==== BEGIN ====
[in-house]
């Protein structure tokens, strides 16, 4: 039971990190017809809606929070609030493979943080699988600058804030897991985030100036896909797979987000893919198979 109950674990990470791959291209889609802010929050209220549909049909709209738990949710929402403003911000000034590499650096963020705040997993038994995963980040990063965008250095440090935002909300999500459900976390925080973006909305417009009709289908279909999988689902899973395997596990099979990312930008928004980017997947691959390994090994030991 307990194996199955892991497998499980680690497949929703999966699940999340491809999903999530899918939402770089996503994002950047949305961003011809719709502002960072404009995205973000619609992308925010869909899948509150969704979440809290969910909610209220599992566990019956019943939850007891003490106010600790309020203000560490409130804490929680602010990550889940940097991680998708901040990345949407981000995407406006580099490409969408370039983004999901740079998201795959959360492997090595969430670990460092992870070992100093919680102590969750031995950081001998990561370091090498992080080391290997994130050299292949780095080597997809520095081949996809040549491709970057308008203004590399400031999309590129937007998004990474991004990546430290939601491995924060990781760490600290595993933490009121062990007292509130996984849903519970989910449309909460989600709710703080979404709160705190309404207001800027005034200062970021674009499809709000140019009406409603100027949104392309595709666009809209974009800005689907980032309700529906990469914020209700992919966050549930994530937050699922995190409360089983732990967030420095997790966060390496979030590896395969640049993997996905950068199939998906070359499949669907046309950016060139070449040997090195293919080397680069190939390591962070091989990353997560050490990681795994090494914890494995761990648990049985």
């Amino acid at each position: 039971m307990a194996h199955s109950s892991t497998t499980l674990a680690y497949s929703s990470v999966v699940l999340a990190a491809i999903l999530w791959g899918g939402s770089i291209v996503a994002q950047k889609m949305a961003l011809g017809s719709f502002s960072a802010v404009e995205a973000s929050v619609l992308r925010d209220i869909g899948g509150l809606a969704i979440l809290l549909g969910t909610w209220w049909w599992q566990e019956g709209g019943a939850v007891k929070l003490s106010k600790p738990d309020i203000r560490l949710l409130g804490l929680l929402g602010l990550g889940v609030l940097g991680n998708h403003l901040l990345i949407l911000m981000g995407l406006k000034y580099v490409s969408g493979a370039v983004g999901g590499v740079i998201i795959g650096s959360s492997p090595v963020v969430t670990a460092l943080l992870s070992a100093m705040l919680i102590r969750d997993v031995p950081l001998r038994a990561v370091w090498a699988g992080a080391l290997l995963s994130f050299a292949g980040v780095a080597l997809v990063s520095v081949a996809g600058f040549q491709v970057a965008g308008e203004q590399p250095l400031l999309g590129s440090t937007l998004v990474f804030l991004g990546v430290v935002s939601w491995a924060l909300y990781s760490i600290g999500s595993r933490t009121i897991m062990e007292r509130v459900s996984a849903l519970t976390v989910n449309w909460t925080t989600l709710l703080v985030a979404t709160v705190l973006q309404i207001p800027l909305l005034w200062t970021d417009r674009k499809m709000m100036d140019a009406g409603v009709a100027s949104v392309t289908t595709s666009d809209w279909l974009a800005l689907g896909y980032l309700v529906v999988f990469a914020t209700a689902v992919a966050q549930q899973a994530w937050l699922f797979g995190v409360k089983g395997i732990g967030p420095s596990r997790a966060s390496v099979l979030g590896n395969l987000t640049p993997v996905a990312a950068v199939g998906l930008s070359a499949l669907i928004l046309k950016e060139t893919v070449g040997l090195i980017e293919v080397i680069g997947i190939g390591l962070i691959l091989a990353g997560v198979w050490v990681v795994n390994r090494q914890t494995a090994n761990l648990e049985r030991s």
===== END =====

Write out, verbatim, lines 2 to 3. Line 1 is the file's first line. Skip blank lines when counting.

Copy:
């Protein structure tokens, strides 16, 4: 039971990190017809809606929070609030493979943080699988600058804030897991985030100036896909797979987000893919198979 109950674990990470791959291209889609802010929050209220549909049909709209738990949710929402403003911000000034590499650096963020705040997993038994995963980040990063965008250095440090935002909300999500459900976390925080973006909305417009009709289908279909999988689902899973395997596990099979990312930008928004980017997947691959390994090994030991 307990194996199955892991497998499980680690497949929703999966699940999340491809999903999530899918939402770089996503994002950047949305961003011809719709502002960072404009995205973000619609992308925010869909899948509150969704979440809290969910909610209220599992566990019956019943939850007891003490106010600790309020203000560490409130804490929680602010990550889940940097991680998708901040990345949407981000995407406006580099490409969408370039983004999901740079998201795959959360492997090595969430670990460092992870070992100093919680102590969750031995950081001998990561370091090498992080080391290997994130050299292949780095080597997809520095081949996809040549491709970057308008203004590399400031999309590129937007998004990474991004990546430290939601491995924060990781760490600290595993933490009121062990007292509130996984849903519970989910449309909460989600709710703080979404709160705190309404207001800027005034200062970021674009499809709000140019009406409603100027949104392309595709666009809209974009800005689907980032309700529906990469914020209700992919966050549930994530937050699922995190409360089983732990967030420095997790966060390496979030590896395969640049993997996905950068199939998906070359499949669907046309950016060139070449040997090195293919080397680069190939390591962070091989990353997560050490990681795994090494914890494995761990648990049985």
């Amino acid at each position: 039971m307990a194996h199955s109950s892991t497998t499980l674990a680690y497949s929703s990470v999966v699940l999340a990190a491809i999903l999530w791959g899918g939402s770089i291209v996503a994002q950047k889609m949305a961003l011809g017809s719709f502002s960072a802010v404009e995205a973000s929050v619609l992308r925010d209220i869909g899948g509150l809606a969704i979440l809290l549909g969910t909610w209220w049909w599992q566990e019956g709209g019943a939850v007891k929070l003490s106010k600790p738990d309020i203000r560490l949710l409130g804490l929680l929402g602010l990550g889940v609030l940097g991680n998708h403003l901040l990345i949407l911000m981000g995407l406006k000034y580099v490409s969408g493979a370039v983004g999901g590499v740079i998201i795959g650096s959360s492997p090595v963020v969430t670990a460092l943080l992870s070992a100093m705040l919680i102590r969750d997993v031995p950081l001998r038994a990561v370091w090498a699988g992080a080391l290997l995963s994130f050299a292949g980040v780095a080597l997809v990063s520095v081949a996809g600058f040549q491709v970057a965008g308008e203004q590399p250095l400031l999309g590129s440090t937007l998004v990474f804030l991004g990546v430290v935002s939601w491995a924060l909300y990781s760490i600290g999500s595993r933490t009121i897991m062990e007292r509130v459900s996984a849903l519970t976390v989910n449309w909460t925080t989600l709710l703080v985030a979404t709160v705190l973006q309404i207001p800027l909305l005034w200062t970021d417009r674009k499809m709000m100036d140019a009406g409603v009709a100027s949104v392309t289908t595709s666009d809209w279909l974009a800005l689907g896909y980032l309700v529906v999988f990469a914020t209700a689902v992919a966050q549930q899973a994530w937050l699922f797979g995190v409360k089983g395997i732990g967030p420095s596990r997790a966060s390496v099979l979030g590896n395969l987000t640049p993997v996905a990312a950068v199939g998906l930008s070359a499949l669907i928004l046309k950016e060139t893919v070449g040997l090195i980017e293919v080397i680069g997947i190939g390591l962070i691959l091989a990353g997560v198979w050490v990681v795994n390994r090494q914890t494995a090994n761990l648990e049985r030991s």